- Travelling without a valid ticket on public transport will incur a fine of 60€ (as at June 2016).
- The fine will be reduced to 7€ in cases where a passenger is able to prove that they had a valid ticket (only in cases where it is non-transferrable) at the time that they received the penalty notice.
Travelling With a Forged Ticket on Berlin Public Transport
Coincidentally, while I was researching the fines for travelling without a ticket on Berlin public transport I read a tweet from Barry Burns about a friend who has been fined 900€ for travelling with a fake ticket.
U/S-Bahn: I always pay, but if you don’t, my pal bought used day ticket off those folk that sell em. Fakes. €900 fine. €900.
— Barry Burns (@DasGiftBerlin) June 9, 2016
Anyone who has been to Berlin has probably been offered ‘used tickets’ for reduced prices. The sellers hang around the ticket machines waiting for tourists or locals looking to save a euro or two. Unsurprisingly, some of these tickets are either fakes or used tickets that have had their stamps rubbed off.
Again I spent some time trawling the websites of the BVG, S-Bahn Berlin and the VBB and countless forums. It is quite clear from what I read that the railway companies consider travelling with fake tickets much more serious than having no ticket at all. The offence is in fact treated as fraud and it is the courts that decide the penalties rather than the railway companies. The best explanation I could find was a press release from the S-Bahn Berlin (again only in German so I have translated it as best I can).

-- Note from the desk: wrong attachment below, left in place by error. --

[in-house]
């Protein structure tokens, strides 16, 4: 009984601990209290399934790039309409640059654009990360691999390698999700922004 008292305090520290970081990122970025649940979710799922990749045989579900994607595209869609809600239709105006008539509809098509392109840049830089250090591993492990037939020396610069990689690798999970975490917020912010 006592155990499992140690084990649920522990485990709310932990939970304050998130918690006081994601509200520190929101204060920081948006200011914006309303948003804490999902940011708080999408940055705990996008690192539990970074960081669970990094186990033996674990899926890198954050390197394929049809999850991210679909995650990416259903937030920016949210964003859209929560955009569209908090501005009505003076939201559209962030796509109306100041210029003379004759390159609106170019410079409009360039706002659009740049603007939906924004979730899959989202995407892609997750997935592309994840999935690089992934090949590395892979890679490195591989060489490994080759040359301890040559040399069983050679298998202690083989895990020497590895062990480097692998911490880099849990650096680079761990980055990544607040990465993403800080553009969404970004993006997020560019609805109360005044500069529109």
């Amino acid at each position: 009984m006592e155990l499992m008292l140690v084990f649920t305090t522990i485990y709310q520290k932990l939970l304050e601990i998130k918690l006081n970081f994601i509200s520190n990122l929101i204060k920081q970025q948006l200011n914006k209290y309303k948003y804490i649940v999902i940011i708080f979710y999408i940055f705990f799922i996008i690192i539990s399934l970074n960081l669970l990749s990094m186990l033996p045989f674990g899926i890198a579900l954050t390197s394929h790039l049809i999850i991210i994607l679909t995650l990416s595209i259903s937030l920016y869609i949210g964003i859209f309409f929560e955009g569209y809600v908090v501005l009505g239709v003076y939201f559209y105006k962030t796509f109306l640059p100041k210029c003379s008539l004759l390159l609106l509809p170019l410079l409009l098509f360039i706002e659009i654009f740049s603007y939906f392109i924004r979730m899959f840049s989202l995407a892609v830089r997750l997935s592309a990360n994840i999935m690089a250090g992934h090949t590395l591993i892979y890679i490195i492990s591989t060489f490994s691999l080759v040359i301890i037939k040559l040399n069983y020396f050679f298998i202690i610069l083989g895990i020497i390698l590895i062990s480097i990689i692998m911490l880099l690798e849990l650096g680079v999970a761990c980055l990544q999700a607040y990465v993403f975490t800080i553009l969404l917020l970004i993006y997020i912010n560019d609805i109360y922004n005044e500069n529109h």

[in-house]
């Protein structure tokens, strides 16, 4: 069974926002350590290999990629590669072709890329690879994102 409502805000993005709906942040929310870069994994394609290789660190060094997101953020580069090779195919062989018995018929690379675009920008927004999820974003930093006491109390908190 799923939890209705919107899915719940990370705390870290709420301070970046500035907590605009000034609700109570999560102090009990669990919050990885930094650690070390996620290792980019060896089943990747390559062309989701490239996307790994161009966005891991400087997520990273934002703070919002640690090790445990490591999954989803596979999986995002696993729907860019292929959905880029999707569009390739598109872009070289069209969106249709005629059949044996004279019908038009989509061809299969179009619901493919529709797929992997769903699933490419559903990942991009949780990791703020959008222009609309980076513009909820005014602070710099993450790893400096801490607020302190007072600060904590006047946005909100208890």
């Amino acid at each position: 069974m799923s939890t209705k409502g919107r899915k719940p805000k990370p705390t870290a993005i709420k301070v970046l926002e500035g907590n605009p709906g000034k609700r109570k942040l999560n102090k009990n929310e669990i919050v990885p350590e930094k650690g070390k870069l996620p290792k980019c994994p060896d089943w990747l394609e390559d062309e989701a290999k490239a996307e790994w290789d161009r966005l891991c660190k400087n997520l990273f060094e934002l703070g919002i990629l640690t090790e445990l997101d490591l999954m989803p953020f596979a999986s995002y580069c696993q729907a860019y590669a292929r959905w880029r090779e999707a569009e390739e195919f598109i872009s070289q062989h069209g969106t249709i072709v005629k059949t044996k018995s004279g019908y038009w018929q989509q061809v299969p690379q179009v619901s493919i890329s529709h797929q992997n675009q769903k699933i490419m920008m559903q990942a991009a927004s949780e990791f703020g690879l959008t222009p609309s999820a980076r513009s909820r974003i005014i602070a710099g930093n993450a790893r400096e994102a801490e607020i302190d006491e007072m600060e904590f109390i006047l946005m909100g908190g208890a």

There is no mercy if passengers submit manipulated or forged tickets, as is the case if they are caught for a third time. In this case, the transport companies bring charges. S-Bahn Berlin and BVG insistently point out once again that tickets may only be purchased at authorised sales points and ticket machines. Those who buy from hawkers must expect counterfeiting. Therefore, in the case of inspection: ignorance is no excuse!
What I Learned From Being Fined For Not Having a Valid Ticket on Berlin Public Transport
The first thing I learned was that it was almost impossible to find any information about the S-Bahn and BVG fines for travelling without a valid ticket in English and not easy in German.
My advice when it comes to travelling on Berlin public transport: never buy ‘used tickets’ – a fake could cost you dearly – and always check you have your ticket before leaving the house – getting caught without a ticket even if it’s a genuine mistake will cost you just as much as not buying a ticket at all. Schwarzfahren doesn’t really make sense at all but that won’t stop plenty of people from trying their luck.